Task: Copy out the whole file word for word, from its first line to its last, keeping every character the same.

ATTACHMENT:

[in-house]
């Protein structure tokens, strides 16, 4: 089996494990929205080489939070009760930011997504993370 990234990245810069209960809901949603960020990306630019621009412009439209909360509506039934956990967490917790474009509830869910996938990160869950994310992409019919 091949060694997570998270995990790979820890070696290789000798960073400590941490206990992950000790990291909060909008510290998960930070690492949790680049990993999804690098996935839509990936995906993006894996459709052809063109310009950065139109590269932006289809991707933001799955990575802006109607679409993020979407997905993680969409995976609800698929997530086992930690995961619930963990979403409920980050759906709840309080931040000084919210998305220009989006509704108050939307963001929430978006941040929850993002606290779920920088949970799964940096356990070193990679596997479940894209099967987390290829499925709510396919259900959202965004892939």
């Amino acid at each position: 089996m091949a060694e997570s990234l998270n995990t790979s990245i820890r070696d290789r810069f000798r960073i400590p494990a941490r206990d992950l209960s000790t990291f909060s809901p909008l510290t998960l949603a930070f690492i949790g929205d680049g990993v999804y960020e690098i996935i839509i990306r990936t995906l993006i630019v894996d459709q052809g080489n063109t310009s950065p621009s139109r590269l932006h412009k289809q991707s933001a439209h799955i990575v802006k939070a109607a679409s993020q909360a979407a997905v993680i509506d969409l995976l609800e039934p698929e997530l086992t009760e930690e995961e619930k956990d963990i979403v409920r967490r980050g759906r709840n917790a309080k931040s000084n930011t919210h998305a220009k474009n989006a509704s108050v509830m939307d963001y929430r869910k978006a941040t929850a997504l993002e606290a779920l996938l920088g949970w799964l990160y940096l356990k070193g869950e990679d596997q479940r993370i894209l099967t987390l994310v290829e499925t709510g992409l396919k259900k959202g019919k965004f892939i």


[in-house]
């Protein structure tokens, strides 16, 4: 089996494990929205080489939070009760930011997504993370 990234990245810069209960809901949603960020990306630019621009412009439209909360509506039934956990967490917790474009509830869910996938990160869950994310992409019919 091949060694997570998270995990790979820890070696290789000798960073400590941490206990992950000790990291909060909008510290998960930070690492949790680049990993999804690098996935839509990936995906993006894996459709052809063109310009950065139109590269932006289809991707933001799955990575802006109607679409993020979407997905993680969409995976609800698929997530086992930690995961619930963990979403409920980050759906709840309080931040000084919210998305220009989006509704108050939307963001929430978006941040929850993002606290779920920088949970799964940096356990070193990679596997479940894209099967987390290829499925709510396919259900959202965004892939």
């Amino acid at each position: 089996m091949a060694e997570s990234l998270n995990t790979s990245i820890r070696d290789r810069f000798r960073i400590p494990a941490r206990d992950l209960s000790t990291f909060s809901p909008l510290t998960l949603a930070f690492i949790g929205d680049g990993v999804y960020e690098i996935i839509i990306r990936t995906l993006i630019v894996d459709q052809g080489n063109t310009s950065p621009s139109r590269l932006h412009k289809q991707s933001a439209h799955i990575v802006k939070a109607a679409s993020q909360a979407a997905v993680i509506d969409l995976l609800e039934p698929e997530l086992t009760e930690e995961e619930k956990d963990i979403v409920r967490r980050g759906r709840n917790a309080k931040s000084n930011t919210h998305a220009k474009n989006a509704s108050v509830m939307d963001y929430r869910k978006a941040t929850a997504l993002e606290a779920l996938l920088g949970w799964l990160y940096l356990k070193g869950e990679d596997q479940r993370i894209l099967t987390l994310v290829e499925t709510g992409l396919k259900k959202g019919k965004f892939i």